In an overturned fold, the beds dip in the same direction on both sides of the axial plane because one of those limbs being rotated through an angle of at least 90º. An extreme example of an overturned fold occurs when the axial plane is horizontal – this is called a recumbent fold.
(To visualize this concept, place an opened book flat on a table with the spine (hinge) uppermost. Close the book by squeezing the edges toward one another, and then flip the book onto one side. One half of the book (one limb) has rotated through more than 90º.)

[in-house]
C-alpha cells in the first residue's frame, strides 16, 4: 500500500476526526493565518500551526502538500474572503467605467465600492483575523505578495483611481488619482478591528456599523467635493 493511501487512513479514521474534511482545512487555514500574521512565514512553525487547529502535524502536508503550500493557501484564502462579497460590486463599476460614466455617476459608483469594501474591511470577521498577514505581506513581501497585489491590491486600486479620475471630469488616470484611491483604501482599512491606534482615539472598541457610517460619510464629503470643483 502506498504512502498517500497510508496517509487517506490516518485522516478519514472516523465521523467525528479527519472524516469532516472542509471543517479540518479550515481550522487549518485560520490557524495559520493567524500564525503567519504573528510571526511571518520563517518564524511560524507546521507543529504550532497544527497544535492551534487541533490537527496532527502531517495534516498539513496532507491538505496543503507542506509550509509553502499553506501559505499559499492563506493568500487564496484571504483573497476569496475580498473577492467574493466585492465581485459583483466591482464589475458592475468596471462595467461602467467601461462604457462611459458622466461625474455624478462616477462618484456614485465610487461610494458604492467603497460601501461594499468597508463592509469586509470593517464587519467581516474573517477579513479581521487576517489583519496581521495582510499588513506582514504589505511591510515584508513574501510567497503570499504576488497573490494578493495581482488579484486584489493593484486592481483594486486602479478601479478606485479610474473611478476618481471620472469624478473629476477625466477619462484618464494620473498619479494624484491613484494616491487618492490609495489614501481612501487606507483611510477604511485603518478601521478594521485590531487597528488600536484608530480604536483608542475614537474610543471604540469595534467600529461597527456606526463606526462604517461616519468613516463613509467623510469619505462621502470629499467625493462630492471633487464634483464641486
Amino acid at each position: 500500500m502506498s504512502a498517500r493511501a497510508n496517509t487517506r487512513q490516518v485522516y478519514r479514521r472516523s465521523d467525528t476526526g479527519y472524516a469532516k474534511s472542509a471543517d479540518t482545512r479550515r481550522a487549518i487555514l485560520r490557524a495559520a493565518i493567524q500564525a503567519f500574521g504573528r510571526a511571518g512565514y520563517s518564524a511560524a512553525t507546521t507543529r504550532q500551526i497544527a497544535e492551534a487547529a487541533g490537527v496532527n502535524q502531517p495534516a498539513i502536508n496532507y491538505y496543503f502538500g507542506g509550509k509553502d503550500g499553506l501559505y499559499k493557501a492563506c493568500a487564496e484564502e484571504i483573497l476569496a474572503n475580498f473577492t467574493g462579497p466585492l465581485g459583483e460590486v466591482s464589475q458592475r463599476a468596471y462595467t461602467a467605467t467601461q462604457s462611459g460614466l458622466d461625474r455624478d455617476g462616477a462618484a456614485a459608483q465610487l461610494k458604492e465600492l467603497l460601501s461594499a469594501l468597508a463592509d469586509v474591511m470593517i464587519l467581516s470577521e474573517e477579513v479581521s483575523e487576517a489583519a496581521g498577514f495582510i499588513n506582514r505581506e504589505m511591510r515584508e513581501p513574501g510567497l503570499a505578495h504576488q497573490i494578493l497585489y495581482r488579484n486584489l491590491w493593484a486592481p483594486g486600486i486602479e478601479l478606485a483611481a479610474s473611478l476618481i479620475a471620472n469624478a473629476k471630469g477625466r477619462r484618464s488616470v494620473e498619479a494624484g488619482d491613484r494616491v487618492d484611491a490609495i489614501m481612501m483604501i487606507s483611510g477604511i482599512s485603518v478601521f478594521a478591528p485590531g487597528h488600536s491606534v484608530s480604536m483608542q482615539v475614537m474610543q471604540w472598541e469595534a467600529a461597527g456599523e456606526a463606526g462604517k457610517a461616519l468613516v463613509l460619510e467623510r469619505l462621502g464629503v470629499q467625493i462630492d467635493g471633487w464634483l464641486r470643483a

[links: animations: folding; axial surface, plunge, fold; images: hand-specimen: overturned fold in limestone; formations: thrust and overturned fold; recumbent, isoclinal folds in dolomitic marble, Mosaic Canyon, Death Valley (fingers point to the same layer, which can be traced around a fold hinge to the left); recumbent folds and recumbent folds and extension veins, St. Bude, Cornwall; overturned folds in the Alps; overturned folds with thinning and detachment of the lower limb, Herdla island, near Bergen, western Norway, overturned fold of Fur Fm. (Paleocene) bedrock, Hanklit, Denmark; close-up of recumbent fold; overturned fold, 2; overturned section, Five Springs, Bighorn Mountains]